BANTERBREAK number 2: in which Andrew and I banter upon Iron Man 3, Inside Llewellyn Davis, new Shout! Factory Blu-Ray releases, and the announcement of an official Frank Miller Robocop 3 comic!
In this episode of An Alan Smithee Podcast, we travel to the grim n’ gritty future of Mega City One for two very different takes on the beloved 2000 A.D. comic character Judge Dredd. One is abysmal, the other is awesome! Can you guess which is which?
NEXT EPISODE: SUMMER SPECIAL! CADDYSHACK (1980, HAROLD RAMIS) & CADDYSHACK II (1988, ALLAN ARKUSH)
Hey Alan Smithee Podcast listeners!
Tired of waiting once a month for our movie blather? Now you can enjoy a mid-month BANTERBREAK in which we shoot the shit about all things movie-related that happen in between episodes!
In our inaugural BANTERBREAK we discuss the death of Ebert, trailers for Star Trek Into Darkness, Man of Steel and RIPD, Room 237, Jurassic Park 3D, and more! Join us, won’t you?
In this episode of an Alan Smithee Podcast we conclude our two-part look at Mars on film for the month of Mars…March. Unlike our previous episode, these Mars movies portray a more benign look at the planet’s inhabitants (benign to the point of boredom in one case) and center around visits to the formidable fourth rock from the sun rather than invasions from it.
Red Planet was not the first of the two Mars movies to come out in 2000, but it was certainly the lesser. Misrepresented as some kind of horror film, the story is an extremely directionless account of astronauts on a mission to repair terraforming technology installed on Mars due to Earth becoming uninhabitable. What happens next is so boring and inane that the Mars’ stature in popular imagination as a place of wonder, mystery and danger is irreparably reduced in the mind of the viewer. The mostly-talented cast helps add a moment or two. Val Kilmer is a total pro, as always, but one-and-done director Antony Hoffman’s mise-en-scene is even blander than the screenplay. It’s a real waste of a planet.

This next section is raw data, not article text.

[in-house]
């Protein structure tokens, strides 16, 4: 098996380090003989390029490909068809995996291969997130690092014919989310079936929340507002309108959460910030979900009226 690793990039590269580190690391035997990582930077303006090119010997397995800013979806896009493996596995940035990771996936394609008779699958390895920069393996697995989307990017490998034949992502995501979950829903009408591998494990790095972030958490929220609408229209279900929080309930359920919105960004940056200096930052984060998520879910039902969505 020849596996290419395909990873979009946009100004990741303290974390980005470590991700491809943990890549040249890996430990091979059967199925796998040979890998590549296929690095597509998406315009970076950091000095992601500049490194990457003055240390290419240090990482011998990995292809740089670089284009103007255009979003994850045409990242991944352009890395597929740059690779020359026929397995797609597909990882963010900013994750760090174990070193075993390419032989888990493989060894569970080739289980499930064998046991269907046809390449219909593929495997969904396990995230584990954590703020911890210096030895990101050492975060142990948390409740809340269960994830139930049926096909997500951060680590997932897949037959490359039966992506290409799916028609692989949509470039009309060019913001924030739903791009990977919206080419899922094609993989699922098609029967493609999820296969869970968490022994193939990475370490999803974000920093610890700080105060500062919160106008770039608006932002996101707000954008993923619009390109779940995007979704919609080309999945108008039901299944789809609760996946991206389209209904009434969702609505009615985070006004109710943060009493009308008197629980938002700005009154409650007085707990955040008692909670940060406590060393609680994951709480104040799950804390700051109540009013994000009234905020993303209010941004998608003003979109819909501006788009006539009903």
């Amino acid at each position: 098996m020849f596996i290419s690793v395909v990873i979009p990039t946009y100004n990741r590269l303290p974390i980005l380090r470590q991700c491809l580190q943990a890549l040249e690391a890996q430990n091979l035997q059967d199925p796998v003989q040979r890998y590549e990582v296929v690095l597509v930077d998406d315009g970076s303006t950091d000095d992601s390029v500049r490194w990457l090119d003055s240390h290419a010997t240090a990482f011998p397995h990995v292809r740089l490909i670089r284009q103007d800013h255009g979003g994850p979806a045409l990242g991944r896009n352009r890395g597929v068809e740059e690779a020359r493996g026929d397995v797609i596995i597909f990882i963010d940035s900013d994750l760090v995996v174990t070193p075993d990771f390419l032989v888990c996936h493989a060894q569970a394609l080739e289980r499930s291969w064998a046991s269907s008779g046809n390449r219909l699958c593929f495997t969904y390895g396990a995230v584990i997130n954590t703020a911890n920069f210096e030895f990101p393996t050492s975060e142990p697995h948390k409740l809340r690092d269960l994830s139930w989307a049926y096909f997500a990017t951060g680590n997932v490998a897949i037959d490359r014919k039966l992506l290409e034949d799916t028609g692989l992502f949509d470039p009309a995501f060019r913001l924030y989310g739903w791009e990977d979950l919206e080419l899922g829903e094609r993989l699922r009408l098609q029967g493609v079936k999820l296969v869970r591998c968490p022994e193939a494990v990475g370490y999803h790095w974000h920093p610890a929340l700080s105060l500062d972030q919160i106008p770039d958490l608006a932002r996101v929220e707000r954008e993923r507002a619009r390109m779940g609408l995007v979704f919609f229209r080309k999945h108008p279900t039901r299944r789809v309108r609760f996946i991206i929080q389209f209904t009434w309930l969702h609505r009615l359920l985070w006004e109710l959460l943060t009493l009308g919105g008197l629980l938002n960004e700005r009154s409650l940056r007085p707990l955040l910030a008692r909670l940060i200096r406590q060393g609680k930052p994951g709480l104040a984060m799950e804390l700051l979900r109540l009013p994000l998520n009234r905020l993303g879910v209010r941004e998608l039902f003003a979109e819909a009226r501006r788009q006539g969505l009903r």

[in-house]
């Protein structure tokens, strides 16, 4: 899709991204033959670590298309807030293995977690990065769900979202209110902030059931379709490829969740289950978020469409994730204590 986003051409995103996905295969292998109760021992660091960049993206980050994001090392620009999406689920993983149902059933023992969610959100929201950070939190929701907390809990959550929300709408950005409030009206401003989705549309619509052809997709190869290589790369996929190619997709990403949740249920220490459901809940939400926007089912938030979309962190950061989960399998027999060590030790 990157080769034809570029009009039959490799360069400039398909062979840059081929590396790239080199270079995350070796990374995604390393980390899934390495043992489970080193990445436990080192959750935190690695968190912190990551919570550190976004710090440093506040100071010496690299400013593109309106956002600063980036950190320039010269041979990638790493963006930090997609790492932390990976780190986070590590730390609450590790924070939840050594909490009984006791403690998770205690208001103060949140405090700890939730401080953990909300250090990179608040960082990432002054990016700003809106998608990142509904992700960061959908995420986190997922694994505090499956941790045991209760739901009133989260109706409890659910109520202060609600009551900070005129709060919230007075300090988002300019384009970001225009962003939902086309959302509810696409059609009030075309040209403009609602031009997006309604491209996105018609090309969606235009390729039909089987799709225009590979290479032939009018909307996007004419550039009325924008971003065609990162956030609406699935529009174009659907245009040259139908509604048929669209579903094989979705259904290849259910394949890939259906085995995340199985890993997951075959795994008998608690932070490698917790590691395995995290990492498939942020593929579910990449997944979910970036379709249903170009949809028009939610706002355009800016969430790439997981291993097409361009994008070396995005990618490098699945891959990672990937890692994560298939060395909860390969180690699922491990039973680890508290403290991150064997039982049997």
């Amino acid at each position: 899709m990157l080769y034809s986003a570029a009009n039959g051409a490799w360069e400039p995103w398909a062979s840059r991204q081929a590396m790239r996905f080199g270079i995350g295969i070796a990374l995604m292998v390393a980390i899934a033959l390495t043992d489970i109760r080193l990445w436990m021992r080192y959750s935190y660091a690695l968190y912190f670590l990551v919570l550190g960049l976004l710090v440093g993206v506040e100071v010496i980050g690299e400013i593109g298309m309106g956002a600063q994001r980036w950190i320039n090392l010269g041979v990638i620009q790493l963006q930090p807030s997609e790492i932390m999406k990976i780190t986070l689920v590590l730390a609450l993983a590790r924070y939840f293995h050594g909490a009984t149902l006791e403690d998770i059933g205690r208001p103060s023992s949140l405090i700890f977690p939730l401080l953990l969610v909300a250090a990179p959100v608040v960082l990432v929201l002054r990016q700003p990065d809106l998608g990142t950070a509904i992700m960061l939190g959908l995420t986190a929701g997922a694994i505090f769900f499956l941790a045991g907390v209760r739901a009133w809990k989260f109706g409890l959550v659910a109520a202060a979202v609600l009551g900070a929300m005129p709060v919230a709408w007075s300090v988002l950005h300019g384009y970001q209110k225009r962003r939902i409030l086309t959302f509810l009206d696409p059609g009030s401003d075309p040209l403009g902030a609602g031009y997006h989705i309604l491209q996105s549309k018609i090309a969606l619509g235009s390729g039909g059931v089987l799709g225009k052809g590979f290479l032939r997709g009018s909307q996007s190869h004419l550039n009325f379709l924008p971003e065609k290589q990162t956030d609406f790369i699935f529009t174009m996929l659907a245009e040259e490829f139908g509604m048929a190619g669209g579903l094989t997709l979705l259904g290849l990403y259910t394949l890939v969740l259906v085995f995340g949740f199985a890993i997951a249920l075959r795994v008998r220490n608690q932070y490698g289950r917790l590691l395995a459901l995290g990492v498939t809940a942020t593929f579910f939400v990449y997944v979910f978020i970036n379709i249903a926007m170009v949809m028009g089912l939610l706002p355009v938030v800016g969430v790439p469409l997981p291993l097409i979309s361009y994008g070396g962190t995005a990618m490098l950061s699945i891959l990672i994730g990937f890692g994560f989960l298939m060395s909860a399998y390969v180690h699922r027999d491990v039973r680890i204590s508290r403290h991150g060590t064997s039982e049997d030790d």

Mission to Mars is an entirely other kind of space exploration film, one in which the danger of Mars is primarily the matter of getting there, as the title implies. The purpose of the mission is to unravel a mystery with echoes of 2001: A Space Odyssey – echoes so strong that the entire mainstream critical establishment seemed to dismiss the film out of hand as another case of Brian De Palma being unoriginal (a charge Quentin Tarantino stopped having to defend by embracing his lack of originality, but no matter.) Tim Robbins, Gary Sinise and Don Cheadle are all very good at selling the human drama which leads up to a heavy sci-fi conclusion that actually has a point, unlike Red Planet.
Download this episode and get your ass to Mars – again!
NEXT EPISODE: WE’RE LATE FOR PASSOVER! THE LAST TEMPTATION OF CHRIST (1988, MARTIN SCORSESE) & THE PASSOVER PLOT (1976, MICHAEL CAMPUS)
The ides of March are upon An Alan Smithee Podcast this month and we’ve got the madness! March is also, of course, the month of Mars, the Roman god of war who namesake is shared with our neighbor, the fourth rock the sun. This gives us a great excuse to pick from about a hundred movies set in, on or near Mars and do it twice. Check back in two weeks – the ides of March, the 15th – for another pair of Mars movies!